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Ajeel appears arms bear beauty blessings bold bosom breast bride bright called charms chief claim course cried crowned dare daughter delight Dilkoosha earth eyes face fail fair faith fall fame fate fear feel fell flowers friends gaze give glow grace grief ground hand happy head heard heart Heaven hill hope hour King Kurna land legend length less light lived look Loolee Lord maid maiden mind mountains nature never night o'er once pain passed peace plain plant pleasure Princes proud pure race rare rest rocks Roodra scene seemed serpent share shepherd side sight sire skill smile soil song soon soul stands swains tell thee thou thought toil told tower train truth turn vale verses virgin vows wish wonder young youth
Seite 96 - ... before, in a masterful display of the offhand, Wilford referred to that Prometheus "who lived near Cabul" ("On the Chronology of the Hindus," Asiatic Researches 5 , 289). What pleasure the residents of that city might take from their illustrious ancestor is somewhat mitigated by Wilford's assurance that "when Satan was ejected, or kicked, as they say, out of the garden of Eden, where he first lived, he leaped over the mountains, and fell on that spot, where Cabul now stands
Seite 201 - twas wished, Perchance 'tis for the best. Against the will of Heaven Forbear unjust reproach ; If not allowed to land in Sindh, Why do so in Beloche. If the peril should be greater. The glory will be more ; And e'en should fortune fail thee, 'Twere folly to deplore. So frail i» human nature, So feeble human sight, Our measures oft are thwarted But to put our motions right.
Seite 200 - On reaching Karachi, the vessel was fired upon by the ' garrison stationed in the fort Munneroh and the writer was ' not suffered to land. So inhospitable a reception was ' wholly unexpected and completely disconcerted all previously ' formed arrangements. After some communion with himself ' and others, the writer decided to return in the Arab vessel ' to Ormarah, a port on the coast of Mekraun, and thence to ' attempt a passage into the upper countries.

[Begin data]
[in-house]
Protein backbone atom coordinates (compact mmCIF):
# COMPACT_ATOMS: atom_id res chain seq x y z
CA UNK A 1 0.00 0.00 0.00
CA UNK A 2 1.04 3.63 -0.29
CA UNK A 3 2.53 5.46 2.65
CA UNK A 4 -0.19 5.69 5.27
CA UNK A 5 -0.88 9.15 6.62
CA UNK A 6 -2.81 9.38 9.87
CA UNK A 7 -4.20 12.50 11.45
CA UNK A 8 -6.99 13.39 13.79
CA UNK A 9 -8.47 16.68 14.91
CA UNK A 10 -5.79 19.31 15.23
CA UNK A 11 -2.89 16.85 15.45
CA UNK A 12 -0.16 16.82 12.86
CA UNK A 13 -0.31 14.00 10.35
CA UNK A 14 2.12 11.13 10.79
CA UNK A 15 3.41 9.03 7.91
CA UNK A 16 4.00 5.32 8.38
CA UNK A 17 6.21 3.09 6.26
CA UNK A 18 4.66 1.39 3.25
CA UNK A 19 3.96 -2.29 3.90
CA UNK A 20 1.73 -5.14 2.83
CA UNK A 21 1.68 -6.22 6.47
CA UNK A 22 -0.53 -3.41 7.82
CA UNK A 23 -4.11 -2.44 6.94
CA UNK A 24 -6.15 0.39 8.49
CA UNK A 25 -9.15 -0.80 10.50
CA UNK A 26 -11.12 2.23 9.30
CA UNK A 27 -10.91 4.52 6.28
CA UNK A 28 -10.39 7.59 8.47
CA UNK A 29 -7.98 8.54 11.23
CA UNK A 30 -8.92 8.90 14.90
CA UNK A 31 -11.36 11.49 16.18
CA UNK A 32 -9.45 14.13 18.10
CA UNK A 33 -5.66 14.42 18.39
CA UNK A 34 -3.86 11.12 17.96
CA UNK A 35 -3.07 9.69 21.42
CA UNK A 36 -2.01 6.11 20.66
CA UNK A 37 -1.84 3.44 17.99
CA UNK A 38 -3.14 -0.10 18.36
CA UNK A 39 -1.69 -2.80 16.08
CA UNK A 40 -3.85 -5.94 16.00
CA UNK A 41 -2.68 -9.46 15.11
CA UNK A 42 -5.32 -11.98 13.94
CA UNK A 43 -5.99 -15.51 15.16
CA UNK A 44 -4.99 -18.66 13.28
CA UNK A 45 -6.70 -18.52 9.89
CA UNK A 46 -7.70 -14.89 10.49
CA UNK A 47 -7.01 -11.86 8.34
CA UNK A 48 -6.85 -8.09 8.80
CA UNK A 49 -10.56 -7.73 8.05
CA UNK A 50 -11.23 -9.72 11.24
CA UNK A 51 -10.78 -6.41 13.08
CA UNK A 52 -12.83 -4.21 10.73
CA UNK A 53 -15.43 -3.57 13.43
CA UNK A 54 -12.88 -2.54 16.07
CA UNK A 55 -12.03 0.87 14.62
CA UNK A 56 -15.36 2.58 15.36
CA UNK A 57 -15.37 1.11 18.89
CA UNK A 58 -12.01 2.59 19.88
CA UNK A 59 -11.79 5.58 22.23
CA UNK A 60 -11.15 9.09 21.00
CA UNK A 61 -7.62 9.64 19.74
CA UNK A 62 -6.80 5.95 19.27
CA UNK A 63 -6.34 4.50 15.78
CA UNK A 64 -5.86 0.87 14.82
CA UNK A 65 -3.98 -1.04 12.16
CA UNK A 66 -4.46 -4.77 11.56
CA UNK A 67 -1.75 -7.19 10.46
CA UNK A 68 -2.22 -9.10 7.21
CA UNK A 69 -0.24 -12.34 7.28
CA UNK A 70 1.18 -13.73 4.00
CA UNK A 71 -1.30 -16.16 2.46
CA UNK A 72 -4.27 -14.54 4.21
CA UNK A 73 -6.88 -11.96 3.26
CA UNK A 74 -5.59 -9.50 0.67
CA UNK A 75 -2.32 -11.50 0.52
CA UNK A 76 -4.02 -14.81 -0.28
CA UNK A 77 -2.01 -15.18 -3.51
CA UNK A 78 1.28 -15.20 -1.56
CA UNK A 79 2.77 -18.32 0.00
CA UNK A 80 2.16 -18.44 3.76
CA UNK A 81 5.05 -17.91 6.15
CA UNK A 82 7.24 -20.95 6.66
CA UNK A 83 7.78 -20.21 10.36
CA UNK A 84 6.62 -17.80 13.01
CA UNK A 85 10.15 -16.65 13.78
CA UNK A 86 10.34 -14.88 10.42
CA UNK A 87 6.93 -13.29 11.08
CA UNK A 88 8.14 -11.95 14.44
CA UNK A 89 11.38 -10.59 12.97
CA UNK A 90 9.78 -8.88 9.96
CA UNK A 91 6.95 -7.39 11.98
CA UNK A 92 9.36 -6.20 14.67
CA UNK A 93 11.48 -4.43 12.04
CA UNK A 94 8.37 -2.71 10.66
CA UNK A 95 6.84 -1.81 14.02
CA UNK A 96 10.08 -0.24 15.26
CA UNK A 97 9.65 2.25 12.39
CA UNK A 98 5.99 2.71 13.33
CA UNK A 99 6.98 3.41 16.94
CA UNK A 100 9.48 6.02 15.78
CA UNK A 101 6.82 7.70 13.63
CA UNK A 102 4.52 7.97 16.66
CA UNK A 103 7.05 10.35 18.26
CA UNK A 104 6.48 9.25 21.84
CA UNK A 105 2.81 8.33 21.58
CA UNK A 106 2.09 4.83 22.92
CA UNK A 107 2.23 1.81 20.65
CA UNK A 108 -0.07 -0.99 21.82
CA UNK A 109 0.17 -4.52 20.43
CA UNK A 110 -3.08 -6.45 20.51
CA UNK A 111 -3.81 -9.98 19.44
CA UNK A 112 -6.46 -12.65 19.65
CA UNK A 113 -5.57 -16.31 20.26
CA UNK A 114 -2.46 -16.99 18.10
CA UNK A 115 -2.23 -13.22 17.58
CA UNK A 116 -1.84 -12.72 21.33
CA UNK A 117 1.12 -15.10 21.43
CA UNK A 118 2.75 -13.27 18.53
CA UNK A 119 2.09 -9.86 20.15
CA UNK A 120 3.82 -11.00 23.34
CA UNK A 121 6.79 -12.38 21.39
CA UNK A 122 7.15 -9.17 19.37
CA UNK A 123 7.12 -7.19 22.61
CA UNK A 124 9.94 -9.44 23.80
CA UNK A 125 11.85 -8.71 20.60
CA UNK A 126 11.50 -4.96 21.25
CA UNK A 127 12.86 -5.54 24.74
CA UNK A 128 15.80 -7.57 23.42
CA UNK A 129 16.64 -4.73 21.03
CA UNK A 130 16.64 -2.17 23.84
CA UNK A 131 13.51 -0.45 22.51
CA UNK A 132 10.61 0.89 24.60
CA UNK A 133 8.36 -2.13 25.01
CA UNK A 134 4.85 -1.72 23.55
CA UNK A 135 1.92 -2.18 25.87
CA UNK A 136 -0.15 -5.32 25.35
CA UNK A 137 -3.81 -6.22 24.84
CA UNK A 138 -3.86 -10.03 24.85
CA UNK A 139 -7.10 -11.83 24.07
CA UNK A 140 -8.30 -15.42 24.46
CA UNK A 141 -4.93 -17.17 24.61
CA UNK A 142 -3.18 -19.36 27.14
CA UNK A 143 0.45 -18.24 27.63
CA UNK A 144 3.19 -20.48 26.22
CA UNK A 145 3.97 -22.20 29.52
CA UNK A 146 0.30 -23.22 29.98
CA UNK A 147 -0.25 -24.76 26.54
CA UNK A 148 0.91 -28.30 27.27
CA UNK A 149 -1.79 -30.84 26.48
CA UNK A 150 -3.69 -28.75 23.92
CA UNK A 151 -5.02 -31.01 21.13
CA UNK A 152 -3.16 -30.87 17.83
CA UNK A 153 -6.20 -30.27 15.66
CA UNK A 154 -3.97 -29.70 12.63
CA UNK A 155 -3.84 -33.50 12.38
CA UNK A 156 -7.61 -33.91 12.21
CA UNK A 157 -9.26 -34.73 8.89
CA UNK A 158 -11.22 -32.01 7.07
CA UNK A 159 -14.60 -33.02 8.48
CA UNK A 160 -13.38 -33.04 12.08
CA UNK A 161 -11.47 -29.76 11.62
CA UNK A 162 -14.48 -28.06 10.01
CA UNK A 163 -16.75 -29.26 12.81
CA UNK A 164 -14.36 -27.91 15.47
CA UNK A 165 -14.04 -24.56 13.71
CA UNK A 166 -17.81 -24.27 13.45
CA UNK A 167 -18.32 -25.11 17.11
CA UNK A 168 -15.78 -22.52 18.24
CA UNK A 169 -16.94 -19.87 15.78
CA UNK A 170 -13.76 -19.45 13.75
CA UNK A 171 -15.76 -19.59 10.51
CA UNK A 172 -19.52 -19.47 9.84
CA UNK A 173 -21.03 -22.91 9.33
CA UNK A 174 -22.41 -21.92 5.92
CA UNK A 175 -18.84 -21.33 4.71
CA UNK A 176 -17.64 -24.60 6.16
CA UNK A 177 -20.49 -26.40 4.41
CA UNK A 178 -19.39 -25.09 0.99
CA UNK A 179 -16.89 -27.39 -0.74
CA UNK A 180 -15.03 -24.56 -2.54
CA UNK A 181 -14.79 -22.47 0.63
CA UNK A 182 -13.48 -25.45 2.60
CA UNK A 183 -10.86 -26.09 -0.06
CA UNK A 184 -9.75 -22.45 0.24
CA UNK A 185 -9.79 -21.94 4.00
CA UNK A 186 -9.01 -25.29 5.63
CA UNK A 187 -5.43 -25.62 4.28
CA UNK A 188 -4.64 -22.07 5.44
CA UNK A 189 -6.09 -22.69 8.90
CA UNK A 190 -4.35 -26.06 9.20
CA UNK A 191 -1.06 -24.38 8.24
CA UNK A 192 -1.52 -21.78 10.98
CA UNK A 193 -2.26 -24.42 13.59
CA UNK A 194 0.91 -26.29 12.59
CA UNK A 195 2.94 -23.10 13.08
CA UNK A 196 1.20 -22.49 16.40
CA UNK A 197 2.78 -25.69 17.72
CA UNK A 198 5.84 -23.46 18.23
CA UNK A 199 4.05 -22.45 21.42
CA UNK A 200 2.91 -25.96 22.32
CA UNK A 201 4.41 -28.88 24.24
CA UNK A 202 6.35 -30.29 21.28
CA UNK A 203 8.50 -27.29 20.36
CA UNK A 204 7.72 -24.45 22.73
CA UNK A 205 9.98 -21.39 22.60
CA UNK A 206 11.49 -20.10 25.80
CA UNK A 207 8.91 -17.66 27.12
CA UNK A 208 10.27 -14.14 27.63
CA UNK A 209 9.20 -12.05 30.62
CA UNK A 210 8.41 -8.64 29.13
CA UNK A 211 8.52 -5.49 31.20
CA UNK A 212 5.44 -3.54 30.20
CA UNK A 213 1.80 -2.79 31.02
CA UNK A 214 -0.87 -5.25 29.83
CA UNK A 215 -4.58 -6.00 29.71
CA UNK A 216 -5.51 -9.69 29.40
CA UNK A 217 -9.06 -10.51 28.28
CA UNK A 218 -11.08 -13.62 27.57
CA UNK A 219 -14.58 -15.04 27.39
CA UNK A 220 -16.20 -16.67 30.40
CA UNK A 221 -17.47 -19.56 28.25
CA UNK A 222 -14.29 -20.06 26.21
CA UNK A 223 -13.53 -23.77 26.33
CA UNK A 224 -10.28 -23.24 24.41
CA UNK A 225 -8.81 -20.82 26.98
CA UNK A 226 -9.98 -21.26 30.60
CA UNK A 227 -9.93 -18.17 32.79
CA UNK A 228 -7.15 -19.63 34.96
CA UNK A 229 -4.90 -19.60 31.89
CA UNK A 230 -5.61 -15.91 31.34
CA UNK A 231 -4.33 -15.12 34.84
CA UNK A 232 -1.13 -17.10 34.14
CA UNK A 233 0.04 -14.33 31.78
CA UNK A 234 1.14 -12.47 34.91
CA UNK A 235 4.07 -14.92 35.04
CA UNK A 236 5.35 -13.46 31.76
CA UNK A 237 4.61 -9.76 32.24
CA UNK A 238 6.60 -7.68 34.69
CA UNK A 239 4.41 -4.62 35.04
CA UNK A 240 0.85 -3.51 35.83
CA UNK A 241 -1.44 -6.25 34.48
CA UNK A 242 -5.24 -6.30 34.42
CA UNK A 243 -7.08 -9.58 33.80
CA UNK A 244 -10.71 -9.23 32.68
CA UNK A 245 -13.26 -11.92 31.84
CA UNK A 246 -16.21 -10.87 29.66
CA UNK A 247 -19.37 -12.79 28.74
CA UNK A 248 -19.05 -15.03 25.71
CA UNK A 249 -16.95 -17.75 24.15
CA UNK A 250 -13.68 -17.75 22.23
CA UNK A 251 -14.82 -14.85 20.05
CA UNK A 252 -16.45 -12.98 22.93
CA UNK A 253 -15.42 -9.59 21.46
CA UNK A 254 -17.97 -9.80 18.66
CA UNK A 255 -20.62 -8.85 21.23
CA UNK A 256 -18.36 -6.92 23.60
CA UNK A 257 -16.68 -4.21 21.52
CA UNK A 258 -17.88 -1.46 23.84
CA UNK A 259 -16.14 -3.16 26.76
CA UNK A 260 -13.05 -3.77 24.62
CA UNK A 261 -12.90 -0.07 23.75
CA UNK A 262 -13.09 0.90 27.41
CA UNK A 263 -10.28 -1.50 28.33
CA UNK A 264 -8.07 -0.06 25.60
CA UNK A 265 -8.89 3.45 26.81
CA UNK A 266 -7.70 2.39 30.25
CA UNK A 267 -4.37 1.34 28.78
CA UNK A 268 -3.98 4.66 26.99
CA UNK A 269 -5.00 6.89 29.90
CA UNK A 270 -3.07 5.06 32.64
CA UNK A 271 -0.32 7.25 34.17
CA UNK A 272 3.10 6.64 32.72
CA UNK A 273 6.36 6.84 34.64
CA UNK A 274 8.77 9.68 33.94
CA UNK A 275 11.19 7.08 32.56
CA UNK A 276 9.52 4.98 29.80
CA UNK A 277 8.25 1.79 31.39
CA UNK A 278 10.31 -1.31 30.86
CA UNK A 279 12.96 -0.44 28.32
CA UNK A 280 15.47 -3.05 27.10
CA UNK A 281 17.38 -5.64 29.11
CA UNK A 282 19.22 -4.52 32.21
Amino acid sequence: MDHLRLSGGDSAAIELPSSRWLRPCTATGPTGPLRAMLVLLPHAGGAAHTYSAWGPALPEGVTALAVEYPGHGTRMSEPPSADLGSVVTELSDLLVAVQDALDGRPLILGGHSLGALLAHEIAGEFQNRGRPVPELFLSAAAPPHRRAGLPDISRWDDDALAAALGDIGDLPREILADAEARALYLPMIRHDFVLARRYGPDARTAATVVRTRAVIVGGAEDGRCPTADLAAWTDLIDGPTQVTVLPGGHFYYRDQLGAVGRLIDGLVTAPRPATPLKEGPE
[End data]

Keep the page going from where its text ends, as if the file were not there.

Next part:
Seite 105 - And seeds of earth's prolific fruits, Whose value centres in the roots, He placed before their wondering eyes, And taught how from there germs would rise, A stately mass of verdure bright, To captivate in time their sight, And yield them such delightful food The angels tasted not so good.
Seite 117 - ... a large supply Wheat, barley, beans and oats and rye, And of such pulse, legumes, and grain, Whose stalks the useful parts contain. From these a good harvest springs in due course and the simple men of the valley determined not to be outwitted again, take the roots this time for their share; — The swains took counsel and agreed, To err again there was no need ; From past experience they had found The portion worthless on the ground ; For though its verdure charmed their eyes, Beneath was hid...
Seite 1 - Denham, and Clapperton — names which will live for ever in the annals of discovery — how completely the inoffensive, kind, and hospitable negro resembles in these qualities the Rajpoot, who is transformed into a wild beast the moment he can repeat, "La-allah, il-allah, Mahomed Rusool alia," ' there is but one God, and Mahomed is the prophet of God ' : while a remarkable change has taken place amongst the Tatar tribes, since the anti-destructive doctrines of Budha (or Hinduism purified of polytheism)...
Seite 209 - I ! — who fain would rhyme, But lack the inspiration fit ; Unhallowed wish ! 'tis adverse time, — The year has seasons, so has wit. ***** How luckless I, who cannot join With foaming cup the jovial train, Condemned in Moslem lands to pine, Where generous wine is sought in vain. * * * * * Ah ! me ! without the exciting bowl. Sad, uninspired, I pensive sit, No ray of light illumes my soul, No spark of genius kindles wit. When Mr. Masson can write such poetry as this upon coffee, we quite tremble...
Seite 32 - ... it stands. There are the jugi and faquir With begging pot and noisy brawl, Who e'er in varied guise appears, Grotesquely clad or not at all. A touch of nature this which all who have travelled in the east will duly appreciate. A woman journeying with the kafila falls in the rear, gives birth to a male child, and diea.